Animal, of course. Also the "ancients" knew pearls are from animals.
Speak for yourself. I happen to believe demons are real.
Ok, I'm convinced, storyguides will probably say that pearls are Animal. But you have to agree that it isn't obvious.
A magus finds a pearl on the beach. He is kind of sheltered and doesn't know what it is. He tries to affect it with a Terram spell. It is, in fact, completely made of non-organic materials, unlike bones or horns, which have cellular structure and components that used to be alive. However, little does the magus know, the pearl has such a strong arcane association with the oyster/clam that made it, and such a strong cultural relationship with the oyster/clam in the society of the time, that it itself must be Animal. The spell fails. Great.
By your logic and oyster shell, found on the beach, could only be effected by terrum spells since it is just made of largely calcium carbonate. Ignoring the fact that an animal made it.
Bezoar-stones would be another example.
Okay, pretend I am Albertus Magnus, the most brilliant scientist of that era.
Explain to me what "non-organic materials" means, as well as this "cellular structure" thing of which you speak.
Hey, I gave up already, but i guess I'm still grouchy . And I guess it doesn't matter what exactly CaCo3 counts as in modern science... I'm pretty sure it's inorganic, but that's a little blurry, since it contains calcium - what I meant by organic was alive or formerly alive. As far as medieval paradigm goes, I would tell Albertus Magnus that non-organic means it was never a living part of a living thing, and if you examined its tiny parts, it would look more like a crystal than a bone. I unfortunately don't know the exact terminology that Hermetic Magi would use.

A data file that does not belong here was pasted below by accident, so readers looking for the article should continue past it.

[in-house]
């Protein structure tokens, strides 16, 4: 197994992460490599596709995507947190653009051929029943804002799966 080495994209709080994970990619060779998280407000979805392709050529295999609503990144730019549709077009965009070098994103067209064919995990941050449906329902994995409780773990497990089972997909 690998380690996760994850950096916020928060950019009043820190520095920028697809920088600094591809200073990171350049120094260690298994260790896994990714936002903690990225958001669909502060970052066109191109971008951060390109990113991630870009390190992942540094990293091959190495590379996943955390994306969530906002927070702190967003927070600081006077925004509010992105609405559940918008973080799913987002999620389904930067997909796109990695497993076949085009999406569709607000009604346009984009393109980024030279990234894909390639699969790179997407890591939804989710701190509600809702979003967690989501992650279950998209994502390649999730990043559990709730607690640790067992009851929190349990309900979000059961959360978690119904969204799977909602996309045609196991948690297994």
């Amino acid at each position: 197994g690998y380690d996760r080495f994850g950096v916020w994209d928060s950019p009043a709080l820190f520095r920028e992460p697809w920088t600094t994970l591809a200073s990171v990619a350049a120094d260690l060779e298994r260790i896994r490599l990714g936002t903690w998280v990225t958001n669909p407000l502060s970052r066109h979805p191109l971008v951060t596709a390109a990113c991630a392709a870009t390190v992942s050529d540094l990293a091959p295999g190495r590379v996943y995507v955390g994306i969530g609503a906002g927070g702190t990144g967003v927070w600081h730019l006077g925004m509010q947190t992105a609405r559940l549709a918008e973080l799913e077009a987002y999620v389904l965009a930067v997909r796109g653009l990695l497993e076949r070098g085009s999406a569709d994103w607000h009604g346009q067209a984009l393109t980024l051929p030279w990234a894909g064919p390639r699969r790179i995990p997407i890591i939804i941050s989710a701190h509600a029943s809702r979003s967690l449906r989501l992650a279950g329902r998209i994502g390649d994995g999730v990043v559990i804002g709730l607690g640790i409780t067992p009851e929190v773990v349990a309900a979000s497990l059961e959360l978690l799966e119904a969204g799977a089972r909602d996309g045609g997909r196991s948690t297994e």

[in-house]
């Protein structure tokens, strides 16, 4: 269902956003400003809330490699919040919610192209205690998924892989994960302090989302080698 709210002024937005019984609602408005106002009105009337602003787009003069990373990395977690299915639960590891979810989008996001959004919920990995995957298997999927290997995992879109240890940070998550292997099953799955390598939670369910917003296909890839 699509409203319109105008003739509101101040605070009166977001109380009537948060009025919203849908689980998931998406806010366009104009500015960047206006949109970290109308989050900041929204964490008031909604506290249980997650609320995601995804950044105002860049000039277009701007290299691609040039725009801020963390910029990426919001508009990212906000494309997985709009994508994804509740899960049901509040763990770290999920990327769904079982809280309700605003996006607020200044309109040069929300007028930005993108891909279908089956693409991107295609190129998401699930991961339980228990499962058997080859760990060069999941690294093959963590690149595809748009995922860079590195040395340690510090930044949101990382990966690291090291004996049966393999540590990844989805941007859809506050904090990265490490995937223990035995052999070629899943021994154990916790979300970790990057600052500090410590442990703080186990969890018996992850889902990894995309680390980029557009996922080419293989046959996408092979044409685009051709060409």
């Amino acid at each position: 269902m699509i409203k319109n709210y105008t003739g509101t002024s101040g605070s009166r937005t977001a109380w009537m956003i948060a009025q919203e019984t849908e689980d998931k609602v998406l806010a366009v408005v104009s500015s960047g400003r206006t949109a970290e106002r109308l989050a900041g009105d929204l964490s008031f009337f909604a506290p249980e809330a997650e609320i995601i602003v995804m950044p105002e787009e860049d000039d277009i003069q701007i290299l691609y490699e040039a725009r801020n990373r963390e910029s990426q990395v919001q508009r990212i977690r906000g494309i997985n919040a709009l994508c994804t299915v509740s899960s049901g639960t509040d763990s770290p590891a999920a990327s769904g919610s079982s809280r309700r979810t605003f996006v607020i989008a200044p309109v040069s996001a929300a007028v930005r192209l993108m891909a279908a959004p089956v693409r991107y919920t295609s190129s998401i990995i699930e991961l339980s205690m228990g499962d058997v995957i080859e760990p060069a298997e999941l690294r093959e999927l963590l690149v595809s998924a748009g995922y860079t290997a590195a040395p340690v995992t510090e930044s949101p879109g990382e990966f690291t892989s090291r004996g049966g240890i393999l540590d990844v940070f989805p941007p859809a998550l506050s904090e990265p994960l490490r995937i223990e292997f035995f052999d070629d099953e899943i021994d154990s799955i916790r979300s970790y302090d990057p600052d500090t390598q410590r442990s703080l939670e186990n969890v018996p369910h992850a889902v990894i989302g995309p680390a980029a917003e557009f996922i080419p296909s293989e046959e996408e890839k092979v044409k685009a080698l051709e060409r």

I do kind of ignore the fact that an animal made the pearl. The clam got a piece of rock or whatever, and cultivated it until it was a bigger rock. Consider the parallel situation where a seed is planted in the ground. The ground supplies some Terram and Aquam, and later the plant absorbs some Auram and Ignem (sunlight), and grows into a plant. Is the plant Herbam, because it started as a seed and it definitively a plant, and therefore Herbam... or is it some combination of Terram, Aquam, Auram, and Ignem because these are the things which created it and cultivated it? If you ignore the elements that created the plant, why not ignore the animal that created the rock?
I think Animal related pearls gives more flavor to the game.
And following the logic kidney and gallstones must be Corpus.
I m curious : what do your magus want to do by casting spells at pearls ?